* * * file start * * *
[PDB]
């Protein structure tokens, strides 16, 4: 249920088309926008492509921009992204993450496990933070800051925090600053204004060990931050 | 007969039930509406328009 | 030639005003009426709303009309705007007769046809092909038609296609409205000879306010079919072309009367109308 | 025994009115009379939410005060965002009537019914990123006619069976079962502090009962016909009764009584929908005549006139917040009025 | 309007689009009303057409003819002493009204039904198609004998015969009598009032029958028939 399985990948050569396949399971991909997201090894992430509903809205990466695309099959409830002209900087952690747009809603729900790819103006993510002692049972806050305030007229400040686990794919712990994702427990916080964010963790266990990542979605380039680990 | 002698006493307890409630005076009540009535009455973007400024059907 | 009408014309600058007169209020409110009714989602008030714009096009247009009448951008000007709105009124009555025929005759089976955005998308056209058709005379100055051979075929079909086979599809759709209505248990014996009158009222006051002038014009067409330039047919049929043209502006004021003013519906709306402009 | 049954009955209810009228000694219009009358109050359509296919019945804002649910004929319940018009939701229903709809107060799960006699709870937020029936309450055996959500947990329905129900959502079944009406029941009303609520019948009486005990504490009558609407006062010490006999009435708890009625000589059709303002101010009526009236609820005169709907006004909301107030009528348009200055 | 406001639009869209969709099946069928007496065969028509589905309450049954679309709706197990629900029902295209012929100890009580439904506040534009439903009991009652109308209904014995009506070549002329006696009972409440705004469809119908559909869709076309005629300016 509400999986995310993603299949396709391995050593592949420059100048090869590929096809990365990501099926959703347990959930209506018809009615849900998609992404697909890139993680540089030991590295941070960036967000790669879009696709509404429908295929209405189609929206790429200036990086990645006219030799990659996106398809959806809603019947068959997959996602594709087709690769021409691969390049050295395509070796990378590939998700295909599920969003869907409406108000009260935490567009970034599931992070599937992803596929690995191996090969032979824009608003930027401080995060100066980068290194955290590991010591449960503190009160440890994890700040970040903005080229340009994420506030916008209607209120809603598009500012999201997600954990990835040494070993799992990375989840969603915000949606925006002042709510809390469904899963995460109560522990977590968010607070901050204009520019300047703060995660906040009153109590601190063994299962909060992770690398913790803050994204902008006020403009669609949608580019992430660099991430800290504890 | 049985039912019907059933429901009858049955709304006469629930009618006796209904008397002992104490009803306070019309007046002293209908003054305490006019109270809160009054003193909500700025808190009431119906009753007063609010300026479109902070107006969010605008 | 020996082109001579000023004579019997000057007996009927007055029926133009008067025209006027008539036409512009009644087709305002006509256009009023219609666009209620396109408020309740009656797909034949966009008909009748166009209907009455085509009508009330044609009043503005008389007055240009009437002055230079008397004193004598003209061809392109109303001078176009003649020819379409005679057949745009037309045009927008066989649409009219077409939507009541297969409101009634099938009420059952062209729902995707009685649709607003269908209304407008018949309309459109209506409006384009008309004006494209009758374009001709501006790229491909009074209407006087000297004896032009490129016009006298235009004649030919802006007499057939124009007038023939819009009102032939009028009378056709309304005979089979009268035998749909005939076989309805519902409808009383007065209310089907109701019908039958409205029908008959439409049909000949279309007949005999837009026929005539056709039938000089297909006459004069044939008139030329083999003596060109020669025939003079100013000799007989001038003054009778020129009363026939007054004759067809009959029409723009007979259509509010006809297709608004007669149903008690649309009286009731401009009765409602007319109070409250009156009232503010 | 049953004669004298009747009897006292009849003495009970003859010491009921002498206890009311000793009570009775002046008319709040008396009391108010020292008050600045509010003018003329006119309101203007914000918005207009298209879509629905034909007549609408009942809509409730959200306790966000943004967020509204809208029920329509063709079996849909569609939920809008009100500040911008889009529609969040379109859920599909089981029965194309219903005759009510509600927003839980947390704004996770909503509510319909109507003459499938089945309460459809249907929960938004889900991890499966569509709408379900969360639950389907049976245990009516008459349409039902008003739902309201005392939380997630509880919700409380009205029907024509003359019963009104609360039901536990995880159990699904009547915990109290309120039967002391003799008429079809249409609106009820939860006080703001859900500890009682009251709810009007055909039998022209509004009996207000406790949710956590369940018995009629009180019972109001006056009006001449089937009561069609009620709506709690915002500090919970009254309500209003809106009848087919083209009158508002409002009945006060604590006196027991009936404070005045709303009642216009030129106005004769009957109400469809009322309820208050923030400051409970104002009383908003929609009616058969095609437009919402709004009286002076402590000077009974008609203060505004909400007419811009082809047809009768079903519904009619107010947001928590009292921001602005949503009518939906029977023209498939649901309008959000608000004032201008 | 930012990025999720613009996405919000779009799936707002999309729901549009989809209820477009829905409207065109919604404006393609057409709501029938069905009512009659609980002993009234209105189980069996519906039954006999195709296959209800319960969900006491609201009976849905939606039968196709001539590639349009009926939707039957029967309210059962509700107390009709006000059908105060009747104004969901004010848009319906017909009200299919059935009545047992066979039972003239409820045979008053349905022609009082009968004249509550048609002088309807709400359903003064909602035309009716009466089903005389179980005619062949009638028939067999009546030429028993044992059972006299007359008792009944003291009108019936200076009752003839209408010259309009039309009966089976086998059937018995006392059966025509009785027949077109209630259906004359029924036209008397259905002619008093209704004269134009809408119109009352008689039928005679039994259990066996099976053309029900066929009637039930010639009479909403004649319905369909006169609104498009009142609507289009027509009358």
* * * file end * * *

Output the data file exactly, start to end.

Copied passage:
[PDB]
């Protein structure tokens, strides 16, 4: 249920088309926008492509921009992204993450496990933070800051925090600053204004060990931050 | 007969039930509406328009 | 030639005003009426709303009309705007007769046809092909038609296609409205000879306010079919072309009367109308 | 025994009115009379939410005060965002009537019914990123006619069976079962502090009962016909009764009584929908005549006139917040009025 | 309007689009009303057409003819002493009204039904198609004998015969009598009032029958028939 399985990948050569396949399971991909997201090894992430509903809205990466695309099959409830002209900087952690747009809603729900790819103006993510002692049972806050305030007229400040686990794919712990994702427990916080964010963790266990990542979605380039680990 | 002698006493307890409630005076009540009535009455973007400024059907 | 009408014309600058007169209020409110009714989602008030714009096009247009009448951008000007709105009124009555025929005759089976955005998308056209058709005379100055051979075929079909086979599809759709209505248990014996009158009222006051002038014009067409330039047919049929043209502006004021003013519906709306402009 | 049954009955209810009228000694219009009358109050359509296919019945804002649910004929319940018009939701229903709809107060799960006699709870937020029936309450055996959500947990329905129900959502079944009406029941009303609520019948009486005990504490009558609407006062010490006999009435708890009625000589059709303002101010009526009236609820005169709907006004909301107030009528348009200055 | 406001639009869209969709099946069928007496065969028509589905309450049954679309709706197990629900029902295209012929100890009580439904506040534009439903009991009652109308209904014995009506070549002329006696009972409440705004469809119908559909869709076309005629300016 509400999986995310993603299949396709391995050593592949420059100048090869590929096809990365990501099926959703347990959930209506018809009615849900998609992404697909890139993680540089030991590295941070960036967000790669879009696709509404429908295929209405189609929206790429200036990086990645006219030799990659996106398809959806809603019947068959997959996602594709087709690769021409691969390049050295395509070796990378590939998700295909599920969003869907409406108000009260935490567009970034599931992070599937992803596929690995191996090969032979824009608003930027401080995060100066980068290194955290590991010591449960503190009160440890994890700040970040903005080229340009994420506030916008209607209120809603598009500012999201997600954990990835040494070993799992990375989840969603915000949606925006002042709510809390469904899963995460109560522990977590968010607070901050204009520019300047703060995660906040009153109590601190063994299962909060992770690398913790803050994204902008006020403009669609949608580019992430660099991430800290504890 | 049985039912019907059933429901009858049955709304006469629930009618006796209904008397002992104490009803306070019309007046002293209908003054305490006019109270809160009054003193909500700025808190009431119906009753007063609010300026479109902070107006969010605008 | 020996082109001579000023004579019997000057007996009927007055029926133009008067025209006027008539036409512009009644087709305002006509256009009023219609666009209620396109408020309740009656797909034949966009008909009748166009209907009455085509009508009330044609009043503005008389007055240009009437002055230079008397004193004598003209061809392109109303001078176009003649020819379409005679057949745009037309045009927008066989649409009219077409939507009541297969409101009634099938009420059952062209729902995707009685649709607003269908209304407008018949309309459109209506409006384009008309004006494209009758374009001709501006790229491909009074209407006087000297004896032009490129016009006298235009004649030919802006007499057939124009007038023939819009009102032939009028009378056709309304005979089979009268035998749909005939076989309805519902409808009383007065209310089907109701019908039958409205029908008959439409049909000949279309007949005999837009026929005539056709039938000089297909006459004069044939008139030329083999003596060109020669025939003079100013000799007989001038003054009778020129009363026939007054004759067809009959029409723009007979259509509010006809297709608004007669149903008690649309009286009731401009009765409602007319109070409250009156009232503010 | 049953004669004298009747009897006292009849003495009970003859010491009921002498206890009311000793009570009775002046008319709040008396009391108010020292008050600045509010003018003329006119309101203007914000918005207009298209879509629905034909007549609408009942809509409730959200306790966000943004967020509204809208029920329509063709079996849909569609939920809008009100500040911008889009529609969040379109859920599909089981029965194309219903005759009510509600927003839980947390704004996770909503509510319909109507003459499938089945309460459809249907929960938004889900991890499966569509709408379900969360639950389907049976245990009516008459349409039902008003739902309201005392939380997630509880919700409380009205029907024509003359019963009104609360039901536990995880159990699904009547915990109290309120039967002391003799008429079809249409609106009820939860006080703001859900500890009682009251709810009007055909039998022209509004009996207000406790949710956590369940018995009629009180019972109001006056009006001449089937009561069609009620709506709690915002500090919970009254309500209003809106009848087919083209009158508002409002009945006060604590006196027991009936404070005045709303009642216009030129106005004769009957109400469809009322309820208050923030400051409970104002009383908003929609009616058969095609437009919402709004009286002076402590000077009974008609203060505004909400007419811009082809047809009768079903519904009619107010947001928590009292921001602005949503009518939906029977023209498939649901309008959000608000004032201008 | 930012990025999720613009996405919000779009799936707002999309729901549009989809209820477009829905409207065109919604404006393609057409709501029938069905009512009659609980002993009234209105189980069996519906039954006999195709296959209800319960969900006491609201009976849905939606039968196709001539590639349009009926939707039957029967309210059962509700107390009709006000059908105060009747104004969901004010848009319906017909009200299919059935009545047992066979039972003239409820045979008053349905022609009082009968004249509550048609002088309807709400359903003064909602035309009716009466089903005389179980005619062949009638028939067999009546030429028993044992059972006299007359008792009944003291009108019936200076009752003839209408010259309009039309009966089976086998059937018995006392059966025509009785027949077109209630259906004359029924036209008397259905002619008093209704004269134009809408119109009352008689039928005679039994259990066996099976053309029900066929009637039930010639009479909403004649319905369909006169609104498009009142609507289009027509009358």